10.01.2008 0

The Draud Fraud Comes to an End

  • On: 10/13/2008 12:38:28
  • In: Government Transparency
  • The controversial Kentucky Education Commissioner, Jon Draud, who had the state government purchase him a $31,000 Chrysler 300—complete with $13,000 in upgrades—has agreed to pay for the car out of his own pocket.

    Whether that means the Republican former Kentucky House member will pay for the car outright, pay for the upgrades, or just return the car remains unclear. What is clear is that Mr. Draud remains ethically challenged.

    As ALG News reported, Mr. Draud’s extravagant purchase raised serious questions: If he was truthful and did not know how much the car actually cost, then that would mean he was a very poor steward of tax dollars while the state is facing a two-year budget deficit of $900 million. And if he did know, then that would mean he’s even worse.

    The truth be told, he went back and forth in emails with the state’s deputy finance secretary over the cost of the vehicle in light of the state’s budget crisis, and he moved forward anyway.

    Of course, he is still proclaiming his innocence, saying, “I also still maintain that I am a very ethical person, and I certainly think that most of the decisions in my life that I’ve made have been based on that.” The reporters present had the common courtesy not to ask for a CV and a note from his parish pastor.

    He went on to describe the story as being “very grossly overexaggerated.” Which of course is the politically correct way to address any scandal: Rather than simply apologize and make amends, blame it on the messenger.

    Fortunately, despite his political dance, he has agreed to reimburse the state. Though based on some of his statements, such an action could cost him life and limb:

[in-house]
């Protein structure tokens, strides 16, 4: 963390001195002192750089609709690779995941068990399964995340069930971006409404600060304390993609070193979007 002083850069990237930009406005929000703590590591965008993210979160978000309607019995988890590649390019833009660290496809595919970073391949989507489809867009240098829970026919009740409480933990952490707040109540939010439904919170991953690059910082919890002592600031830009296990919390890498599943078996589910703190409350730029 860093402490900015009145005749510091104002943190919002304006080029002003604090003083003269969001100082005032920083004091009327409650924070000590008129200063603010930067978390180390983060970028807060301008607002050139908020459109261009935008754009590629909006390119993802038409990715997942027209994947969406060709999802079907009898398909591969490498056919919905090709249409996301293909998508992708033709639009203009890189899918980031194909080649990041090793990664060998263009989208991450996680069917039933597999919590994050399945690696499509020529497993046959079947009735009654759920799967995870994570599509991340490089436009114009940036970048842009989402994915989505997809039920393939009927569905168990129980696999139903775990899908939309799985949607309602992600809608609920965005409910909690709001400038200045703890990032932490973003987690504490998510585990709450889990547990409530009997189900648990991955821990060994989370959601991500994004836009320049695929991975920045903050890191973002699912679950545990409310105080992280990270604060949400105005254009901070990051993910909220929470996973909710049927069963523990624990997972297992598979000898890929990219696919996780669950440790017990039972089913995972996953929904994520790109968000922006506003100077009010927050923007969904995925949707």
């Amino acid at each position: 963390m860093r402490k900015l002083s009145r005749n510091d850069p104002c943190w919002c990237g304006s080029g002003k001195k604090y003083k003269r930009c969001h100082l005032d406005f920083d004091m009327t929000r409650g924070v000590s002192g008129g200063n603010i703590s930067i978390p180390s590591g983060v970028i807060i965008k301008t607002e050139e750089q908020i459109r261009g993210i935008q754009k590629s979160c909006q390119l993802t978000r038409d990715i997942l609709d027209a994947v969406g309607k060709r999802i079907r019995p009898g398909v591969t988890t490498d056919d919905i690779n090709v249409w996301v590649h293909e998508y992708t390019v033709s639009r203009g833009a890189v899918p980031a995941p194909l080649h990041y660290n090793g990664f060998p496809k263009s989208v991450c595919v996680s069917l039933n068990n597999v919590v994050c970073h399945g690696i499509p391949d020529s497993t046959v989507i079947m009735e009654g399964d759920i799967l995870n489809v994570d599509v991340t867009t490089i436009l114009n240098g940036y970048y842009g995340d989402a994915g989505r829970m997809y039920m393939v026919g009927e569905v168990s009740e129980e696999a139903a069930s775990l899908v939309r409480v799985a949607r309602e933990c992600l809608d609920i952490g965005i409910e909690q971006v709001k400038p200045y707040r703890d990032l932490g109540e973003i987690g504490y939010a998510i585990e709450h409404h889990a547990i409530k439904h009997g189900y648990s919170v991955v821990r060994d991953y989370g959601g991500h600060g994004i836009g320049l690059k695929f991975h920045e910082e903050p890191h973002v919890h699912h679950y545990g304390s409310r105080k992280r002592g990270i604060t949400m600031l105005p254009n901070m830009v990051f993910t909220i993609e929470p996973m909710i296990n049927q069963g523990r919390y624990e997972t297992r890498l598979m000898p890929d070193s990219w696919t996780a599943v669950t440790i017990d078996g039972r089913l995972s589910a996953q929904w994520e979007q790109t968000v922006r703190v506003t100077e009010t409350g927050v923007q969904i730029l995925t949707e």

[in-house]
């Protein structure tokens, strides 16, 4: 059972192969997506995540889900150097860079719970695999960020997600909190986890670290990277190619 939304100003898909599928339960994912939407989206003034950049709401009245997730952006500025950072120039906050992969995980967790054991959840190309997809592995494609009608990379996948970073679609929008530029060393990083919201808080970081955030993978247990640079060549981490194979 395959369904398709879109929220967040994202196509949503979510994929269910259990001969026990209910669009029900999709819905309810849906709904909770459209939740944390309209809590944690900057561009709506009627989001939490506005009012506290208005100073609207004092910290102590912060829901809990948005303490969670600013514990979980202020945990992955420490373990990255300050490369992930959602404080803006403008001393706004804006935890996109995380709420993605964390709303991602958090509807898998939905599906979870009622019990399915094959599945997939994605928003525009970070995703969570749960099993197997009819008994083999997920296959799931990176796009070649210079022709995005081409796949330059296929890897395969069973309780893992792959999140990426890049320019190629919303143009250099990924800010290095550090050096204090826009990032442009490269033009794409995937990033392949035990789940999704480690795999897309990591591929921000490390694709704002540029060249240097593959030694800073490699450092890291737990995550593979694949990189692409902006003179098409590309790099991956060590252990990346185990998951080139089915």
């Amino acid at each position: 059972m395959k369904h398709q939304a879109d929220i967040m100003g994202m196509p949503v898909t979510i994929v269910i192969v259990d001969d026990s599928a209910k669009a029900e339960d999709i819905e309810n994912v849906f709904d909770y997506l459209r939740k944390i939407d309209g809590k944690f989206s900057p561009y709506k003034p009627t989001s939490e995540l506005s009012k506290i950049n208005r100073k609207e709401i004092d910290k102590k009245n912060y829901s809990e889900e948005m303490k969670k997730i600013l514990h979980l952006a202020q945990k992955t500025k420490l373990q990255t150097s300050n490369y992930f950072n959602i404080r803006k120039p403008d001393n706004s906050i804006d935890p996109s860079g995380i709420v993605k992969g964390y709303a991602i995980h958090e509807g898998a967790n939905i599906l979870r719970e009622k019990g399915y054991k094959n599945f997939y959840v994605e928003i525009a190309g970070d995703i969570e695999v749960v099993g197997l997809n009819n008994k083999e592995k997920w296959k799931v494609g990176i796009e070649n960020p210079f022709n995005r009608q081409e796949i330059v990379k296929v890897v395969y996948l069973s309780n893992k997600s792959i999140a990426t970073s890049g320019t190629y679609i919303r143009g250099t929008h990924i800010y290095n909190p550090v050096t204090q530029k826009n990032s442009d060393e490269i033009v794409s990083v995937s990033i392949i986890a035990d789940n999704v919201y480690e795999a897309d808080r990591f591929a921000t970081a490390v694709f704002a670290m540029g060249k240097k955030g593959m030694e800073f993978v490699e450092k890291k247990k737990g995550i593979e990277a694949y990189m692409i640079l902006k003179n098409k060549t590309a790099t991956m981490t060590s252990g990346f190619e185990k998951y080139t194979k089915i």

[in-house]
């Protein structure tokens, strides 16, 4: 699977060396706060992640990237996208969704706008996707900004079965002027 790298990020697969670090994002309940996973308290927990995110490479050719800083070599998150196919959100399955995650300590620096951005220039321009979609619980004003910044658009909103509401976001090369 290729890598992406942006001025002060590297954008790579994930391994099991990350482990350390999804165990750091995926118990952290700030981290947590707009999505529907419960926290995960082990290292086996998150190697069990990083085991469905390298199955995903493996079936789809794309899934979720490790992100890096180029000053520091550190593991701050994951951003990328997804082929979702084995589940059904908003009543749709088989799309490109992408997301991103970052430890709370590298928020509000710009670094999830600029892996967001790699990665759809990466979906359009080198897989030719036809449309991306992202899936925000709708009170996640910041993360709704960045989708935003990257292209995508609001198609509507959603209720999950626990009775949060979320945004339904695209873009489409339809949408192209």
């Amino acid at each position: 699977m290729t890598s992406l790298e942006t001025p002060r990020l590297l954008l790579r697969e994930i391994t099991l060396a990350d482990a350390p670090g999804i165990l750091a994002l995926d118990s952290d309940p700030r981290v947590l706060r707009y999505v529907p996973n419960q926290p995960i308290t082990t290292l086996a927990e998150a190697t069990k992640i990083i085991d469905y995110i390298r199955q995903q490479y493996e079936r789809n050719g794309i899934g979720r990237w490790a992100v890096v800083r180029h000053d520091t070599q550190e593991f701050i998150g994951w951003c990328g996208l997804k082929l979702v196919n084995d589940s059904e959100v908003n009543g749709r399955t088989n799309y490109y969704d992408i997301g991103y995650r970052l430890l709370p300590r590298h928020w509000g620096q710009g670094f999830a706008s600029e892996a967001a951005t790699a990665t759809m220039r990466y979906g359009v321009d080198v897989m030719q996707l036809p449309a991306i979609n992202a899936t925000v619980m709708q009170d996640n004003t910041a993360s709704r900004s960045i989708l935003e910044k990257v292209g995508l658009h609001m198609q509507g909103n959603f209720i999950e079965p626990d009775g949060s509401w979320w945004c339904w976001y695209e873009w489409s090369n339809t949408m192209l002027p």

“Draud said that the upgrades were safety features that were important because as commissioner he could drive 25,000 miles a year.”

    Safety features? Well, maybe the hands-free phone might fall under that category—if Mr. Draud has trouble walking and chewing gum at the same time. And perhaps the GPS is vital to his safety—if he’s in the habit of taking wrong turns and plunging headlong into the Great McCoughey Swamp.

    But the brand new bowl-shaped 300C Hemi upgrade priced at $10,946 extra? Well, one has to wonder what it is about a combustion chamber with a minimal quench and swirl, a sparkplug located near the centroid of the chamber, angled valves, and dome-topped pistons that really makes life on the road all that much safer. Or worth $10,946!

    Mr. Draud should really adhere to the old tried and true southern adage: “When you find yourself in a hole, stop digging.” And while he’s at it, he should also agree to buy his own car. Especially since he makes $220,000 a year—which is plenty enough to buy his own 300C Hemi upgrade, as well.

    And since we’re giving out advice, here’s some for the Kentucky Board of Education as well: now that you’ve found what Mr. Draud was keeping in the garage, you might want to check the silverware drawer, too. Like for too many public employees, he seems to confuse the public weal with his own wealth.


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